Jillian Gibbs, founder and CEO of Advertising Production Resources, recently wrote a column for Adweek entitled “Preferential Treatment: How to Make Preferred Vendor Lists Work.” In her piece, Gibbs discusses Procter & Gamble’s recent move to create a preferred vendor list of production companies, and quotes me as saying that all such lists are “ill-conceived.” While I agree with much of what Gibbs outlines in her piece, the point about preferred vendor lists needs clarification. It is, in fact, a misquote.
I believe P&G’s current approach to creating a preferred vendor list is ill-conceived, primarily because it takes the approach of creating a custom product (a commercial) and attempts to quantify its individual costs in the same way it may when buying ingredients for manufacturing a bar of soap or purchasing office supplies.
As opposed to how Gibbs portrayed my opinion, I believe that intelligent preferred vendor lists that make sense should be explored and encouraged. But a preferred vendor list should offer value for the vendor as well as the buyer — and no, the honor of potentially working for a client is not it. There are ways to find efficiencies — ones that benefit the client, the producer and the process. When agreed to, these would be the basis of creating such relationships.
For instance, in exchange for a certain volume of work, a production company might be able to lower its costs; or, if the client was to set up a fair, direct payment schedule with the production company and guarantee timely payment (a rarity these days), the production company could use that cash flow as a consideration to lower overall cost.
While this type of approach to preferred vendor lists makes more sense than attempting to dissect and quantify individual costs for custom products, it is still not a silver bullet to reducing the overall costs associated with producing advertising content. Rather than look for incremental cost savings, clients should look to optimization — getting the most out their investment.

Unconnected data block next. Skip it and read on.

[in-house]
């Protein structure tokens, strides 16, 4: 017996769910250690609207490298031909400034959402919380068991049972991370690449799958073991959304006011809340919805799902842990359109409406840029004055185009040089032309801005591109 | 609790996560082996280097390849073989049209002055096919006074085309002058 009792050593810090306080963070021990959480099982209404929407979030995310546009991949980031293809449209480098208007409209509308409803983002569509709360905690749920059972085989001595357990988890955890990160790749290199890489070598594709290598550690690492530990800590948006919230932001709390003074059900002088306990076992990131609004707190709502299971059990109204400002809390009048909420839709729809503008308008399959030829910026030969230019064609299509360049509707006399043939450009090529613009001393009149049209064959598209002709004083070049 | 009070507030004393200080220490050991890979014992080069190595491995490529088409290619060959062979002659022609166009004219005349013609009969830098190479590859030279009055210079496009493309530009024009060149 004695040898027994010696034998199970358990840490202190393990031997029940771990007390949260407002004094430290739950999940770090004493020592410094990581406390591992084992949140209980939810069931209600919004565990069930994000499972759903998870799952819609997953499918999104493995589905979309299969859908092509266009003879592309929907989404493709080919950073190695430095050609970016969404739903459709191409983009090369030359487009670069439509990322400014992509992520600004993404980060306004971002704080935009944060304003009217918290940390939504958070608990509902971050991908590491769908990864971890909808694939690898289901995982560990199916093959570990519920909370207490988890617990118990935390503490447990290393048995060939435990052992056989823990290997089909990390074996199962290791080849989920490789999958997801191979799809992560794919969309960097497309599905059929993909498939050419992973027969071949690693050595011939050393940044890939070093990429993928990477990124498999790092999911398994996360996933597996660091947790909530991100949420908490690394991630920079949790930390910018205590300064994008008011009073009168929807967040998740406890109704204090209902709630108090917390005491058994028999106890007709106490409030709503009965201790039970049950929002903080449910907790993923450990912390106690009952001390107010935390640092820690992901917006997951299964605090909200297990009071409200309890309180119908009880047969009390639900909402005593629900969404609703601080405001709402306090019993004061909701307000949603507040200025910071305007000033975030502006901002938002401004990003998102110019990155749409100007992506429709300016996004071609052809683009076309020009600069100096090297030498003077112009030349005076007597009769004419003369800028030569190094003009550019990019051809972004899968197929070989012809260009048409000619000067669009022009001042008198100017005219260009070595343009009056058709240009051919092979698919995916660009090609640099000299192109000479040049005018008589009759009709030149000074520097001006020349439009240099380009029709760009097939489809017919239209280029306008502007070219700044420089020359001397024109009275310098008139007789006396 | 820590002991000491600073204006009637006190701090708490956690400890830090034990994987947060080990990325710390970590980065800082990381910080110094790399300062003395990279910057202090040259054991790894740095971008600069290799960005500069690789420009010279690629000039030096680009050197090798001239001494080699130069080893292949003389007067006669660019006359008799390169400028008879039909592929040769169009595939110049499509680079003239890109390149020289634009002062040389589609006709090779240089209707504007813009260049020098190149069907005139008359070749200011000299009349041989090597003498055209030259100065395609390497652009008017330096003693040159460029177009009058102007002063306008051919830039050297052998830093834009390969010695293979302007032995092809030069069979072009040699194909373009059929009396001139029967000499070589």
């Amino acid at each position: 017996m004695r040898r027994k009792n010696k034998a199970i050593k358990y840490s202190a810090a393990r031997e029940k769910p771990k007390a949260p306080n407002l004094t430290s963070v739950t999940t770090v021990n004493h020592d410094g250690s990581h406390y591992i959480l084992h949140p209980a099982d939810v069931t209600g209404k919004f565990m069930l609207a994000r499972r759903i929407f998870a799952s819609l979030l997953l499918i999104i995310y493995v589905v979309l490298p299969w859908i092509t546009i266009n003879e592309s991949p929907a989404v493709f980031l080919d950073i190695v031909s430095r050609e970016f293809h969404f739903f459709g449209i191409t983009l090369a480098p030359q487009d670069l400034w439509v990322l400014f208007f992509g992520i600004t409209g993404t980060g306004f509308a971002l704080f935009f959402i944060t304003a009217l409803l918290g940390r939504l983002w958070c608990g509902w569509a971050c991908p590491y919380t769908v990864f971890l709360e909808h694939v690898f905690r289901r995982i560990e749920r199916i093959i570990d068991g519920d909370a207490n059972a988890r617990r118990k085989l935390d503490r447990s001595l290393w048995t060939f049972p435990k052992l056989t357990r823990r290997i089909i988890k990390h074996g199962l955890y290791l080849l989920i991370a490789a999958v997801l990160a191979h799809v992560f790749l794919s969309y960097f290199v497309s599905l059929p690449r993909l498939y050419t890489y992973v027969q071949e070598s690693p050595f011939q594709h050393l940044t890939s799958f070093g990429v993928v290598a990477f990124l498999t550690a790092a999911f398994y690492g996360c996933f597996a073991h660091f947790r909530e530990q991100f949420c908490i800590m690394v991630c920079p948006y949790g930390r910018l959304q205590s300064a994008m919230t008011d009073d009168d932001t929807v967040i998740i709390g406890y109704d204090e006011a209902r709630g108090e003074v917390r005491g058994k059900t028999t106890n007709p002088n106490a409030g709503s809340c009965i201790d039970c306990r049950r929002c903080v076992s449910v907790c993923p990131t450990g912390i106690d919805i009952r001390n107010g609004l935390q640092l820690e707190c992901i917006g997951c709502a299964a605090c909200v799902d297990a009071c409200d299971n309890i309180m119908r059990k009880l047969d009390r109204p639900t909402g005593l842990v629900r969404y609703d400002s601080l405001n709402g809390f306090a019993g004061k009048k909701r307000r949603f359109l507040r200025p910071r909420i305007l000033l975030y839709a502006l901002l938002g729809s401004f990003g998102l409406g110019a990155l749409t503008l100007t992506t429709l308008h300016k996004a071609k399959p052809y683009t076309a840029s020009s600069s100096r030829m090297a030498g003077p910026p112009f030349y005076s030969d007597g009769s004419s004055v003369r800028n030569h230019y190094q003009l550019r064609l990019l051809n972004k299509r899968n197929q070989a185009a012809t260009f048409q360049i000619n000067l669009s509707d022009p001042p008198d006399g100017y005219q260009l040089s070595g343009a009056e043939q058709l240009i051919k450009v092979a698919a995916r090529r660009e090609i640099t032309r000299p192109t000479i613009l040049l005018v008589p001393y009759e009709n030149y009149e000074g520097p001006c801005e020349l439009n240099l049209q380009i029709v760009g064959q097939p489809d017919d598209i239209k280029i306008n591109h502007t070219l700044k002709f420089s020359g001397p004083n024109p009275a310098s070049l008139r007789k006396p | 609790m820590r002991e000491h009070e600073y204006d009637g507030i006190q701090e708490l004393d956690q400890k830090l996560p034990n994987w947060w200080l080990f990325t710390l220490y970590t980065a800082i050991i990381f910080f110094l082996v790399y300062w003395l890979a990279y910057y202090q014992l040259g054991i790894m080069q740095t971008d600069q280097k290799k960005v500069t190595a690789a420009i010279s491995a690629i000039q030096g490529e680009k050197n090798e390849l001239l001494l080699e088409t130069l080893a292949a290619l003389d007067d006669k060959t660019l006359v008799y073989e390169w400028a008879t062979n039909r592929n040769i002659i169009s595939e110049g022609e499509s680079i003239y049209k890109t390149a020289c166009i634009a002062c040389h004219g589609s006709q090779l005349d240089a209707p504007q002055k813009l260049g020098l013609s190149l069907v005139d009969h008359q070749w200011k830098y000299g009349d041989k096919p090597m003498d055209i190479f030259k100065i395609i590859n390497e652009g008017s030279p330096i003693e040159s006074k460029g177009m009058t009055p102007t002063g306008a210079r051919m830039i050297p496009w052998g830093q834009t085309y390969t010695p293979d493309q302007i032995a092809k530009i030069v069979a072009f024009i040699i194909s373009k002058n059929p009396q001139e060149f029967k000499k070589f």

In this current climate, everyone is concerned about costs and is exploring savings techniques. On the client side, the procurement department now has a huge say in how advertising content is created. They oftentimes have oversight of agency payment schedules and, increasingly, production costs. It is crucial that they understand that standard procurement matrices can’t be applied to the creation of custom creative products.
Optimization is something being championed by Laurence Boschetto, the CEO of Draftfcb, who was recently quoted as saying, “We need to be able to speak fluently and comfortably in marketing, procurement and finance to truly change the dialogue from a cost-centered conversation to a performance-based one.”
This is something that we should all heed. Optimization should be the mantra. And from the start, clients and agencies should know the scale of the project before the process even begins — if the scope of a job is clearly articulated, then everyone knows what to expect in terms of time, cost and manpower. In this scenario you can optimize efficiencies while still delivering on expectations. Bundling projects can help greatly; deciding to add two Web films at the last minute won’t. If you are realistic from the get-go, plan ahead and put together a reasonable schedule, there are many ways to find real efficiencies and deliver a great creative product.
There is a crucial element to the process, which directly relates to cost savings, but is not even being addressed. That element is competition. Production companies aggressively compete for work. That competition keeps prices on individual elements low, especially when using a transparent bidding system like the AICP Bidform. Efficiencies are all in creative problem solving and the approach to the production. This is inherent in the current system — and is counter to what is being proposed by the P&G system. This is the second point of what I find ill-conceived about their approach.